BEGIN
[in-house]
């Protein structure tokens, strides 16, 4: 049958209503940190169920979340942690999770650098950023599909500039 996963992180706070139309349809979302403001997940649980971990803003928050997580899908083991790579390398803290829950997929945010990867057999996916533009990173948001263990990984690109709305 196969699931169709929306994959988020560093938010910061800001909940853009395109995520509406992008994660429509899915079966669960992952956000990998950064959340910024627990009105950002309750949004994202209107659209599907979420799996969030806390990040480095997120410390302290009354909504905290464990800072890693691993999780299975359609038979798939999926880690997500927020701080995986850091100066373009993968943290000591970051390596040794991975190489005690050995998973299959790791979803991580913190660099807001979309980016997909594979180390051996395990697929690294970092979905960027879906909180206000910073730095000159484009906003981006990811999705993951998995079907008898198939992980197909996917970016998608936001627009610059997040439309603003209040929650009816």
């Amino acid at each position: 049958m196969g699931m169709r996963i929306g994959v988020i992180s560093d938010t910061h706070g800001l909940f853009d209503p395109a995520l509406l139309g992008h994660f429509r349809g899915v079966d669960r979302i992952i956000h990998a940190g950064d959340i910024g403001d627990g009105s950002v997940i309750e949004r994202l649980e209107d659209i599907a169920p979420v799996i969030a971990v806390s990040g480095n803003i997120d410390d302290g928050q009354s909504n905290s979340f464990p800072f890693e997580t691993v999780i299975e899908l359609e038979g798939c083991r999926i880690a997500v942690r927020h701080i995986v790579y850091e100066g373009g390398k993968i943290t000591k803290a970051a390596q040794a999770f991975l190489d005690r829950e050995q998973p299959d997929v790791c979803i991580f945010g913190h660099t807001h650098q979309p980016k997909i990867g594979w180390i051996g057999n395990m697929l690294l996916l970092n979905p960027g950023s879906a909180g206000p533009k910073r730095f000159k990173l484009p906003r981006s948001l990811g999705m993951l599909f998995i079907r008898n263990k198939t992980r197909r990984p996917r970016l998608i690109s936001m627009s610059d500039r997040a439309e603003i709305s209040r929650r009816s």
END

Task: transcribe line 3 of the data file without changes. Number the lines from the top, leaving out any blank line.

């Amino acid at each position: 049958m196969g699931m169709r996963i929306g994959v988020i992180s560093d938010t910061h706070g800001l909940f853009d209503p395109a995520l509406l139309g992008h994660f429509r349809g899915v079966d669960r979302i992952i956000h990998a940190g950064d959340i910024g403001d627990g009105s950002v997940i309750e949004r994202l649980e209107d659209i599907a169920p979420v799996i969030a971990v806390s990040g480095n803003i997120d410390d302290g928050q009354s909504n905290s979340f464990p800072f890693e997580t691993v999780i299975e899908l359609e038979g798939c083991r999926i880690a997500v942690r927020h701080i995986v790579y850091e100066g373009g390398k993968i943290t000591k803290a970051a390596q040794a999770f991975l190489d005690r829950e050995q998973p299959d997929v790791c979803i991580f945010g913190h660099t807001h650098q979309p980016k997909i990867g594979w180390i051996g057999n395990m697929l690294l996916l970092n979905p960027g950023s879906a909180g206000p533009k910073r730095f000159k990173l484009p906003r981006s948001l990811g999705m993951l599909f998995i079907r008898n263990k198939t992980r197909r990984p996917r970016l998608i690109s936001m627009s610059d500039r997040a439309e603003i709305s209040r929650r009816s």